Heat from the earth, called geothermal energy, is another clean and sustainable source of power. Geothermal energy is nothing more than the internal heat that is contained in the rock and fluids beneath the earth’s crust. The Earth’s core is about 4,000 miles (6,437 km) beneath the surface and is possibly over 7,200 degrees F (3,982 C). Super-hot gas and molten rock in the core produce the earth’s inner heat. Closer to the surface, the temperature cools way down, but is still hot enough to power the world. And most of this heat is constantly being replenished, unlike oil.
Our ancient ancestors knew about the earth’s heat. They heated their dwellings, cooked their food, and even got a warm bath without a water heater. Today, scientists estimate that given what we now know about the amount of geothermal energy in the earth’s crust, about 1% of that energy amounts to 500 times what exists in all the oil and gas resources on the planet. And we are just starting to tap this incredible energy resource. There is a research project at the end of this article that challenges students to find and write about the four types of geologic formations that have potentially extractable geothermal energy.
This constant heat from the Earth’s surface can be used for geothermal heat pump systems, similar to solar thermal power. An air delivery system using ducts along with a heat exchanger buried in the ground can pump heat into a building by removing the heat from the exchanger and circulating it inside. The heat pump also works in summer, removing the heat from inside the building into the heat exchanger. That hot air is also used to provide hot water. Water from deeper in the Earth, referred to as geothermal water, can also be used as a source of hot water. Some cities in the U.S. pipe geothermal water underneath roads and sidewalks as a way to melt snow and ice.
But perhaps most importantly, electricity can be generated from geothermal resources. Electricity-generating power plants convert hydrothermal fluids to electricity, depending on the state of the fluid and its temperature, in three ways – dry steam, flash steam, or binary cycle. Dry steam systems extract steam out of fractures in the ground, harvesting hot water and steam that can drive turbines on electricity generators.
Flash plants work by pulling high-pressure hot water from deep in the earth into cooler, low-pressure water, resulting in steam that drives the turbines.
Binary cycle geothermal power generation introduces a secondary (binary) fluid that flashes to vapor when it is exposed to heat from the geothermal fluid. Binary power plants could become more common as unlike the other two methods, they can make use of resources that are below 300 degrees F (149 C), which are the most common geothermal resources throughout the world.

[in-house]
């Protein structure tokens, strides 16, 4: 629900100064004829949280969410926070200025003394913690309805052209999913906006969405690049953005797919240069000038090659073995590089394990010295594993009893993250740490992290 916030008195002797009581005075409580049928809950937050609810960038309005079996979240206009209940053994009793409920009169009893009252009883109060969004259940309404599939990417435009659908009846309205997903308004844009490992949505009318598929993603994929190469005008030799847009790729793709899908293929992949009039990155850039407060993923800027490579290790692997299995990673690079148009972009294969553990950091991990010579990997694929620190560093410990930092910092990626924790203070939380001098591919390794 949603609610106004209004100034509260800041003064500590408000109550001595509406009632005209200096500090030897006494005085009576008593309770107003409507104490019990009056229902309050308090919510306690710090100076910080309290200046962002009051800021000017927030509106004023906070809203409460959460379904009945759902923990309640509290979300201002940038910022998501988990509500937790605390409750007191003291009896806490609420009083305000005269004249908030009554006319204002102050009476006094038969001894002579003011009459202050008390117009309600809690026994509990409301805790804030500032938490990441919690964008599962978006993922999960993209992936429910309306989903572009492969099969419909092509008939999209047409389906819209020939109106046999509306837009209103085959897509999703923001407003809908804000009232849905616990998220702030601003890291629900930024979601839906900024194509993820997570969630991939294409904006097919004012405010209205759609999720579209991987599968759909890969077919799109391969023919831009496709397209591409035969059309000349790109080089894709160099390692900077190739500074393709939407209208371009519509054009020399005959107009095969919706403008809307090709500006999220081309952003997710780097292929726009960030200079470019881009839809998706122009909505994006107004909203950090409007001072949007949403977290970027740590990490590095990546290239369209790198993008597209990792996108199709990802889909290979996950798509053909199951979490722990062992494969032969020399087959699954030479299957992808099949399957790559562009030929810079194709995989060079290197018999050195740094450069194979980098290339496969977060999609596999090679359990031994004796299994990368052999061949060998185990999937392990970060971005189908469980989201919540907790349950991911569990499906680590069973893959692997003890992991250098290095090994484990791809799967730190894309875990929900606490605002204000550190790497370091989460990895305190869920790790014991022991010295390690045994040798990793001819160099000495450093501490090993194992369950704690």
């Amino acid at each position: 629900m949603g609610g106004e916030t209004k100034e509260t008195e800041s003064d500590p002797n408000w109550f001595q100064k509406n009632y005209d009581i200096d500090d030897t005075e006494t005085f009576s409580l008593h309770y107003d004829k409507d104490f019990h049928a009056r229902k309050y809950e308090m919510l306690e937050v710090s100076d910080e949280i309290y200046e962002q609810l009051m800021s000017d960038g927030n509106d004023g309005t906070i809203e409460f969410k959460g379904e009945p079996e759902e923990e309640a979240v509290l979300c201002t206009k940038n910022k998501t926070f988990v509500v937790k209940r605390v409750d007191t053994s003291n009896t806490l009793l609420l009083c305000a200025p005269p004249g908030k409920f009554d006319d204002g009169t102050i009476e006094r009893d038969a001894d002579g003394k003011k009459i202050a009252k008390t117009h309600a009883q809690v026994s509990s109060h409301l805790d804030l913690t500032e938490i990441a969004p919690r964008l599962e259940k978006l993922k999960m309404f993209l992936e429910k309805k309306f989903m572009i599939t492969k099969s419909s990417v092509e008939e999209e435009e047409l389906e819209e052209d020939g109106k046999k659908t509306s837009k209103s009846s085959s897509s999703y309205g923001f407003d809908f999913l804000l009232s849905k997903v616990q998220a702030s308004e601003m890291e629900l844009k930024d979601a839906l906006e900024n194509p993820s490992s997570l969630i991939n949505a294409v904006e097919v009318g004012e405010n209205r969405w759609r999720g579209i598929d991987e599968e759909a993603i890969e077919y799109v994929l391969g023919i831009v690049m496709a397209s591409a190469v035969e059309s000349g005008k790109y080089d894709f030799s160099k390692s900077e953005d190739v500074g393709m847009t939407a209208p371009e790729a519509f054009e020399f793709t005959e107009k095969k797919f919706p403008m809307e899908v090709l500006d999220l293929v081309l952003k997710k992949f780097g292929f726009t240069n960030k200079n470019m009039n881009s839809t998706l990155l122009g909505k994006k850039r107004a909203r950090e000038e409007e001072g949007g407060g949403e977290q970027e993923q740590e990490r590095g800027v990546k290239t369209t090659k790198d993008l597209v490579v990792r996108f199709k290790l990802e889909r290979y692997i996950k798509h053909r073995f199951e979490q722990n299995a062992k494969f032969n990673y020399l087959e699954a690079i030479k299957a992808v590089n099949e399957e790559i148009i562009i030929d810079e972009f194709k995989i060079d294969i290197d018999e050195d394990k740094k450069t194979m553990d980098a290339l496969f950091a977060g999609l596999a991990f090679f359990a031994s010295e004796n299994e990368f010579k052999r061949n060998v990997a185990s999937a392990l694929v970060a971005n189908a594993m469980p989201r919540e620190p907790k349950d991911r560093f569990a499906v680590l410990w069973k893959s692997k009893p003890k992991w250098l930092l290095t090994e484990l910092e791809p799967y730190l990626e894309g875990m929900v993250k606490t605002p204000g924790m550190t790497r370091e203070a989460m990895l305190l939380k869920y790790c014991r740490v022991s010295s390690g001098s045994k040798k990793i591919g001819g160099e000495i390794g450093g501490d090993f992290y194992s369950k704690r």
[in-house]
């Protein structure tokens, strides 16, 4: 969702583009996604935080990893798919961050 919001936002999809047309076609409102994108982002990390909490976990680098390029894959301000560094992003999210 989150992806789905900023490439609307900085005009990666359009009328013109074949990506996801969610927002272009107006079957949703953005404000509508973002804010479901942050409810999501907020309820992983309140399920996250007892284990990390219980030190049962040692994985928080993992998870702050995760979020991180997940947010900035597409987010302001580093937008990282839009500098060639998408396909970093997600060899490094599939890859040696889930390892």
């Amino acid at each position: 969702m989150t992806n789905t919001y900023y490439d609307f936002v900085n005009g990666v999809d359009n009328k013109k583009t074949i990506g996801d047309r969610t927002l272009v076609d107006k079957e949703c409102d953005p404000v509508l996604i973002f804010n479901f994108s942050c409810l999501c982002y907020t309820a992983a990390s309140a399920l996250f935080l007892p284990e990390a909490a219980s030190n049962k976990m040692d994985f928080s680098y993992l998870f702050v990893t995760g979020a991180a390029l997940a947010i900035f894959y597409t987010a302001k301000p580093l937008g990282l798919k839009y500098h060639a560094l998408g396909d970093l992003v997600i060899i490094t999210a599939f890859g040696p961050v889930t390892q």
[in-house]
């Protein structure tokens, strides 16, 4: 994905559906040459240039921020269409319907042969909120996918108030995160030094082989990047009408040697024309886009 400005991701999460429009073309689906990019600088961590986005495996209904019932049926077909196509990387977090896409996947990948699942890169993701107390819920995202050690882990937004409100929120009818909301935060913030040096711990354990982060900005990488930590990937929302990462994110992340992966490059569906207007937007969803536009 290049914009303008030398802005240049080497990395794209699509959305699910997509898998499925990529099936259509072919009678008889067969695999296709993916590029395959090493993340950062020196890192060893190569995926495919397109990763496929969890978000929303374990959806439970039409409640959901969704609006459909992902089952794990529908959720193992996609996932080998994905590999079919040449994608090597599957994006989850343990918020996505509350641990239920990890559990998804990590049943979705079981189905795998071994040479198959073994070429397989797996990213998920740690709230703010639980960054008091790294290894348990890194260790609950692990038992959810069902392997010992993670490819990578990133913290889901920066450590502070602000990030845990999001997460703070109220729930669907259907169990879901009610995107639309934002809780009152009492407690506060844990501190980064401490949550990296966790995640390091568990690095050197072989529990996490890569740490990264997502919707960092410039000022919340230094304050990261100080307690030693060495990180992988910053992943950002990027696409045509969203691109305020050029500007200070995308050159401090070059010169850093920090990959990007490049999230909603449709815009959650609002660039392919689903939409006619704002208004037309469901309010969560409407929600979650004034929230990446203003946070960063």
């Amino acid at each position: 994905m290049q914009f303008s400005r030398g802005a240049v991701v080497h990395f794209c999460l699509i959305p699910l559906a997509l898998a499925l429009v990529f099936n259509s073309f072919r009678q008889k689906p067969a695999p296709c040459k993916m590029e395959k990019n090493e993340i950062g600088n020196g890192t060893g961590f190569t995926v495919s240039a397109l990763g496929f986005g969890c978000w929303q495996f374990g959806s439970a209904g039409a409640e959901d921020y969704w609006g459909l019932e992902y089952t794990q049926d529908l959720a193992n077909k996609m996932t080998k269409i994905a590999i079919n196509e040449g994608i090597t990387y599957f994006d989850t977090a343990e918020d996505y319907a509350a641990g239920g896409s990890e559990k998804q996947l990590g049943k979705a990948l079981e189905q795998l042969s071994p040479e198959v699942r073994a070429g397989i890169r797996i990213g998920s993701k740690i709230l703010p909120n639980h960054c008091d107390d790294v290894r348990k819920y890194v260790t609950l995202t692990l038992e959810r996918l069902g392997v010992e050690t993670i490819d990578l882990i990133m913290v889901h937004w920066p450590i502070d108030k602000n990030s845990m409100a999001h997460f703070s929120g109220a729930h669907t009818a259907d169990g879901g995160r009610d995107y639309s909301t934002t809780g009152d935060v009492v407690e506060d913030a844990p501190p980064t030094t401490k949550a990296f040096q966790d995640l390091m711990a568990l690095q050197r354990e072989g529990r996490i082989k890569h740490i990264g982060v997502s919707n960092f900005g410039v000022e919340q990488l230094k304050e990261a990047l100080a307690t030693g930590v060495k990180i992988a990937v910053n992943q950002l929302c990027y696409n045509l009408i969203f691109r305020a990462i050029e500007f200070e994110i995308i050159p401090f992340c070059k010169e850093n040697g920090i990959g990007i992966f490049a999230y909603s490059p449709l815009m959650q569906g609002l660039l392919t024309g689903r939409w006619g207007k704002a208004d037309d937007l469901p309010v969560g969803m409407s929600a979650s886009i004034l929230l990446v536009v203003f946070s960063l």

Iceland takes advantage of its geothermal energy resources, getting more than 25 percent of its energy from the earth’s heat. In more renewable energy news, Hawaii’s legislature just passed a bill that proclaims 100 percent of the state’s electricity will be generated by renewable energy resources by 2045. The state will use geothermal energy along with many other renewable energy resources. They’ve already started, with sustainable energy providing 10 percent of their net electricity as of January 2011 and working towards 15 percent by January 1, 2016.
“This is a significant step in our effort toward reducing Hawaii’s dependence on expensive imported oil and putting the state on the path toward greater energy, environmental and economic security,” said Mark Glick, Hawaii State Energy Office administrator.
Here are some of the *pros* for geothermal energy:
- It only requires heat from the earth to work, a virtually limitless supply.
- It is a domestic source of energy found throughout the world.
- It is simple and reliable, not like solar or wind energy.
- It has the smallest land footprint of any other power source.
- It doesn’t require fuel to operate.
- New technologies are making geothermal energy available in more places.
There also some *cons* when it comes to geothermal energy:
- High costs to construct geothermal plants.
- Sites must be located in prime areas, requiring long distance transmission, which is often costly.
- The introduction of water is considered wasteful and possibly harmful to the environment.
- Emissions of sulfur dioxide and silica are often an issue.
- The process of drilling into heated rock is problematic.
- Geothermal plants other than binary only work with a minimum 350 degree F (150 C) temperature.
Discussion and Research Projects:
- Geothermal energy sounds like an excellent source for alternative energy! But the impact it has on the environment is important, too. Discuss the pros and cons presented here, and challenge students to come up with other problems and their possible solutions. They should be armed with more information than we had room to include in this article.
- Geothermal energy can be harvested from four different types of geologic formations. What are they and how are they best used?
- Where are all the geothermal power plants in the U.S. or in the world today? Why were those locations chosen? What environmental impacts are they having?
- How do people make use of other alternative energy resources – not just geothermal, but water, wind, solar, and wave?
Build a geothermal power plant model!
This activity was adapted from Science Projects in Renewable Energy & Energy Efficiency. It requires adult assistance: